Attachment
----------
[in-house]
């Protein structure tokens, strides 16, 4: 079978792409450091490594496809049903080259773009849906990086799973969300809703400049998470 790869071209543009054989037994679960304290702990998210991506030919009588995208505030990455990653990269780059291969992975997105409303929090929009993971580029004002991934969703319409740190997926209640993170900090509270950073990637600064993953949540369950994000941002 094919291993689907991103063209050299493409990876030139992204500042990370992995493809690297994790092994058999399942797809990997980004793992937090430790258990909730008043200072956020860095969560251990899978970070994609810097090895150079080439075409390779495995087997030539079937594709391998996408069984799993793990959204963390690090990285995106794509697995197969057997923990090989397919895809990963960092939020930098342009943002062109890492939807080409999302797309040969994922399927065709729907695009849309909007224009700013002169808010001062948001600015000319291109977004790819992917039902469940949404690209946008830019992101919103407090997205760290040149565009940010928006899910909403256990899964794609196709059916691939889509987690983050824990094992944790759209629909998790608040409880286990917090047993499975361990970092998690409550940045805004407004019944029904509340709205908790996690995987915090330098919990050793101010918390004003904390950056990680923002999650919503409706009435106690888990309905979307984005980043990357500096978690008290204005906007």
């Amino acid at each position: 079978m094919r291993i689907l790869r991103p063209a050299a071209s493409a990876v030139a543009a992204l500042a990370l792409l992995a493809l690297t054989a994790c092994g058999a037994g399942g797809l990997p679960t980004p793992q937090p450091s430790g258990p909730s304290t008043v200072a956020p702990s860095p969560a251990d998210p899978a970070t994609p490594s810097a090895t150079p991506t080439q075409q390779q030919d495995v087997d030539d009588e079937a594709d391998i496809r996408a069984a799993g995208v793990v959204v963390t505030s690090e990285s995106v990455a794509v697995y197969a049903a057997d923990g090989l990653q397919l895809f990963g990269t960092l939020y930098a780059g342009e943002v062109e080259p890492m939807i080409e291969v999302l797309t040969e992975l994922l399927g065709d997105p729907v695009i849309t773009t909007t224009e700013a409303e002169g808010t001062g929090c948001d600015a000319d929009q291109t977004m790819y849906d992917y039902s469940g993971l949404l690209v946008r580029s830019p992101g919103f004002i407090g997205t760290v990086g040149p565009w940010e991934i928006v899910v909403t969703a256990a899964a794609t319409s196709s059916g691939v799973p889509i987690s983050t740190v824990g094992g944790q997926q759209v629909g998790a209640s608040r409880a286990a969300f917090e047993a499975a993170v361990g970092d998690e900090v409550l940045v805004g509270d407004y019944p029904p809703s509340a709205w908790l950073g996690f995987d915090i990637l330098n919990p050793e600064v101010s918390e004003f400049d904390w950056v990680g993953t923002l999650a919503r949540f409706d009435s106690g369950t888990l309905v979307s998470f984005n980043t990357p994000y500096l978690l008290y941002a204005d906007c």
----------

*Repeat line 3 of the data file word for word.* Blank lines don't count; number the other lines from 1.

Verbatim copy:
């Amino acid at each position: 079978m094919r291993i689907l790869r991103p063209a050299a071209s493409a990876v030139a543009a992204l500042a990370l792409l992995a493809l690297t054989a994790c092994g058999a037994g399942g797809l990997p679960t980004p793992q937090p450091s430790g258990p909730s304290t008043v200072a956020p702990s860095p969560a251990d998210p899978a970070t994609p490594s810097a090895t150079p991506t080439q075409q390779q030919d495995v087997d030539d009588e079937a594709d391998i496809r996408a069984a799993g995208v793990v959204v963390t505030s690090e990285s995106v990455a794509v697995y197969a049903a057997d923990g090989l990653q397919l895809f990963g990269t960092l939020y930098a780059g342009e943002v062109e080259p890492m939807i080409e291969v999302l797309t040969e992975l994922l399927g065709d997105p729907v695009i849309t773009t909007t224009e700013a409303e002169g808010t001062g929090c948001d600015a000319d929009q291109t977004m790819y849906d992917y039902s469940g993971l949404l690209v946008r580029s830019p992101g919103f004002i407090g997205t760290v990086g040149p565009w940010e991934i928006v899910v909403t969703a256990a899964a794609t319409s196709s059916g691939v799973p889509i987690s983050t740190v824990g094992g944790q997926q759209v629909g998790a209640s608040r409880a286990a969300f917090e047993a499975a993170v361990g970092d998690e900090v409550l940045v805004g509270d407004y019944p029904p809703s509340a709205w908790l950073g996690f995987d915090i990637l330098n919990p050793e600064v101010s918390e004003f400049d904390w950056v990680g993953t923002l999650a919503r949540f409706d009435s106690g369950t888990l309905v979307s998470f984005n980043t990357p994000y500096l978690l008290y941002a204005d906007c």